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Fuelling the fast track for ground investigation

Doing 70 site investigations in six weeks sounds like a tall order, but that is what consultant SLR delivered for petrol station operator Rontec.

Ground investigations for potentially contaminated sites are usually undertaken through a phased approach with a desk study to identify potential source of contamination carried out ahead of a physical investigation. Testing samples may result in the need for a second phase of investigation before the results are reported to the client and remediation plans drawn up.

This investigation process takes time, so delivering such a programme in six weeks would be considered challenging and on that basis delivering the same programme for 70 sites in six weeks might sound impossible.

Nonetheless, that is exactly the task that petrol retailer Rontec asked environmental consultant SLR to undertake when it planned a major divestment operation earlier this year.

After Rontec acquired Total’s petrol station business, the company decided to sell off 70 of the sites, but there was a high risk that some would be contaminated and due diligence called for detailed information.

According to SLR technical director Dan Collins, Rontec determined which sites should be investigated before launch of the divestment process.

Rontec called for 70 sites to be investigated in six weeks

Rontec called for 70 sites to be investigated in six weeks

“We initially started work with Rontec when we were asked to assist with the due diligence for the sale of 18 Total sites to a supermarket chain,” he says. Rontec also wanted to divest some of its other properties and time was of the essence.

“With 70 petrol stations requiring detailed intrusive site investigation over such a short period we formed a team of 23 in-house specialists to carry out the work systematically at sites located as far apart as Milford Haven and South Shields,” he explained.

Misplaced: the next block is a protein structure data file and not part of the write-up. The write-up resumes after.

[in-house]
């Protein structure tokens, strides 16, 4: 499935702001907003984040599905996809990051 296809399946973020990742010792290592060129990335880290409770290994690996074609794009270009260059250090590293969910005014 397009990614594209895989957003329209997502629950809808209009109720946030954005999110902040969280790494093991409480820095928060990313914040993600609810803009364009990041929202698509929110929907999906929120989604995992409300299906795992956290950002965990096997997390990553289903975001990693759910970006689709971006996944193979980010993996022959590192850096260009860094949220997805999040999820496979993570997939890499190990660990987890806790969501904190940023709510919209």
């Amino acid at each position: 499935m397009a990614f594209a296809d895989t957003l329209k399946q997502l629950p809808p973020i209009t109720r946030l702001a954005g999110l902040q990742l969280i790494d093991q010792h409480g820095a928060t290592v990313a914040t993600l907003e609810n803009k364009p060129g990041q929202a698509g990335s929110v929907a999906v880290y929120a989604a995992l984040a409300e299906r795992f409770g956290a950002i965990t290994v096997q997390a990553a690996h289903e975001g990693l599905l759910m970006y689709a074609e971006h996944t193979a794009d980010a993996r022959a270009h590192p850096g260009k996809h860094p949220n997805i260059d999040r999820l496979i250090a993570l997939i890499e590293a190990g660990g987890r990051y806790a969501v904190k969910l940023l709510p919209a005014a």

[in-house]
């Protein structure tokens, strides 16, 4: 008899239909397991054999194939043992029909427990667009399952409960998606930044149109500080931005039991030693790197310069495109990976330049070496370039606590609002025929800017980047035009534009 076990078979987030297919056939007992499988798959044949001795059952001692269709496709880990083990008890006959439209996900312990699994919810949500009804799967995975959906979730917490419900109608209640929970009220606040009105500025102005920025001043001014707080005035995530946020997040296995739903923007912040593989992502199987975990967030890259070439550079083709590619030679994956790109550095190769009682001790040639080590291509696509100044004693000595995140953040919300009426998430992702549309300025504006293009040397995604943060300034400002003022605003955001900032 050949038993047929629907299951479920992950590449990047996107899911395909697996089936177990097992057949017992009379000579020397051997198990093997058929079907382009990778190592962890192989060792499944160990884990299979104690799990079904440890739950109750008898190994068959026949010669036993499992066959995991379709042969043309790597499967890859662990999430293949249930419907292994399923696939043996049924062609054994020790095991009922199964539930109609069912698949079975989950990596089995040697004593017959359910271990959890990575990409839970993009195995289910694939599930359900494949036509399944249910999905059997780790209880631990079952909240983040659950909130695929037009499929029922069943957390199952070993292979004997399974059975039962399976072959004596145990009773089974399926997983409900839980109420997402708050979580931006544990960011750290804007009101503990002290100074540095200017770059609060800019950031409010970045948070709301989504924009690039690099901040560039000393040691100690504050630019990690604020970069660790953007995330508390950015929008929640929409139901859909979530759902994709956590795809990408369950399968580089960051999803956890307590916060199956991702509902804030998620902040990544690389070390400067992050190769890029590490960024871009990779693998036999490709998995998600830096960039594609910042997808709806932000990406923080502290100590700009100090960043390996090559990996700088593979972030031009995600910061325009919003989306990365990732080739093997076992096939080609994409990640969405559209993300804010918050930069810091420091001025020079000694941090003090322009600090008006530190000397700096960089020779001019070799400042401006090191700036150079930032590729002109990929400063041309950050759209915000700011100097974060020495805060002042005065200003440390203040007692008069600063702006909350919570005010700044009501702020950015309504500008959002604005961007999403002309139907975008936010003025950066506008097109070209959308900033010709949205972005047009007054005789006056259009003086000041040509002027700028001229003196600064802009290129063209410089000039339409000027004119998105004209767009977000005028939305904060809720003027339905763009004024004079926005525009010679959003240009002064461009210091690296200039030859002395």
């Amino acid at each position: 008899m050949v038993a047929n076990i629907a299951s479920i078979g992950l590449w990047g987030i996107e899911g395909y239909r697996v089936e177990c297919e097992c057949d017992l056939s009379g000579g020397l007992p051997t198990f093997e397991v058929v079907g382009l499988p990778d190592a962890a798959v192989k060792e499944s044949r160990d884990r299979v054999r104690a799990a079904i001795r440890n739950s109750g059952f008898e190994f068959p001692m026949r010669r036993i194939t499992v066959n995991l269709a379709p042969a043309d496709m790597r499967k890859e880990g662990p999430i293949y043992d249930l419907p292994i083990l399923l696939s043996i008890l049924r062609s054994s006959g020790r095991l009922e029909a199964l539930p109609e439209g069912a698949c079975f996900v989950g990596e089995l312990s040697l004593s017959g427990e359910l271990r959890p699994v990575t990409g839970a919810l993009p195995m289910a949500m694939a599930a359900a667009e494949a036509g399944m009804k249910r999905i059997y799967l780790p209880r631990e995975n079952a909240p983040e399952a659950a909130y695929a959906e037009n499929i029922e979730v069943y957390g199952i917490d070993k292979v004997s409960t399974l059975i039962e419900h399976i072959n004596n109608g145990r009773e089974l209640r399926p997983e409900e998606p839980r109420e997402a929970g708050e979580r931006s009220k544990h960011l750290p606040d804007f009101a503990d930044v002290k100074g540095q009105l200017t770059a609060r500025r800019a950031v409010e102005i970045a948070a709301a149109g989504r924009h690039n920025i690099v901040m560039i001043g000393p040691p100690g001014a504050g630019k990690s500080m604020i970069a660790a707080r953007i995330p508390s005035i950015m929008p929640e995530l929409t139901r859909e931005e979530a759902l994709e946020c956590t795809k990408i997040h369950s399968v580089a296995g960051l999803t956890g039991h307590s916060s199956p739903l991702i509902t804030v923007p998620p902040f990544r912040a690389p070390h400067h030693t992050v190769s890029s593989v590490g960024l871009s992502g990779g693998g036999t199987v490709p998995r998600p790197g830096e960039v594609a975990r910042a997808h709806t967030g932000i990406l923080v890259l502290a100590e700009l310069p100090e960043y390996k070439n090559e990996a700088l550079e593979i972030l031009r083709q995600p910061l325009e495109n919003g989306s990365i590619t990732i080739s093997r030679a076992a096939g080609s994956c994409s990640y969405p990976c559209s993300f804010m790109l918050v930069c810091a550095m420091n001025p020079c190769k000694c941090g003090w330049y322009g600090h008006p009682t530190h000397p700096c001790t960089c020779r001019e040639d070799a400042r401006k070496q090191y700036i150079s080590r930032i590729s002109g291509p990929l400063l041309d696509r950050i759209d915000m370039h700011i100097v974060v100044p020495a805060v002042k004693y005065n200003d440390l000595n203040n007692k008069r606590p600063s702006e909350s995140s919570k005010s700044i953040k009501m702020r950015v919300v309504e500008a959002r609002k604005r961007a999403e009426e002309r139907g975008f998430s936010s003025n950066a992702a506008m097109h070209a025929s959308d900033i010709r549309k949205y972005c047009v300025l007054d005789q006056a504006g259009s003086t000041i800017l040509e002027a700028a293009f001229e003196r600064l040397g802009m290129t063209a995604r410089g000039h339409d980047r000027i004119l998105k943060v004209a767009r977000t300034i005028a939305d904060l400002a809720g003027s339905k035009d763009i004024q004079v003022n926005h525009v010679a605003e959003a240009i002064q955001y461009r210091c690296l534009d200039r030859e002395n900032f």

“The intrusive investigation of potentially contaminated sites is undertaken as a phased approach whereby the outcome of each phase dictates the approach of the next.

“What this means in practice is that work usually commences with a desk-based assessment of known information which is then used to develop a conceptual model of possible sources of contamination, pathways and receptors.

“This is in turn used to design the site investigation. For many brownfield sites, this means that the scope of the site investigation cannot be fully determined until the desk-based phase is complete.

“Given the scale of the Rontec divestment portfolio, a reasonable estimate of the scope of the investigations – and cost – needed to be supplied in advance of the works. Since all sites were petrol stations the most likely sources of contamination – the storage and dispensing of fuel – across the sites were effectively identical. This meant that a relatively generic scope of works could be proposed, which would be fine-tuned for individual sites following completion of the desk studies.”

Over a four week period, SLR’s team undertook three investigations a day. On each site a number of driven tube or rotary boreholes was drilled, soil and groundwater samples collected, field tests undertaken and monitoring wells installed. In some cases, sites had already been the subject of a recent site investigation. Where this was the case, existing monitoring wells were used to collect groundwater samples.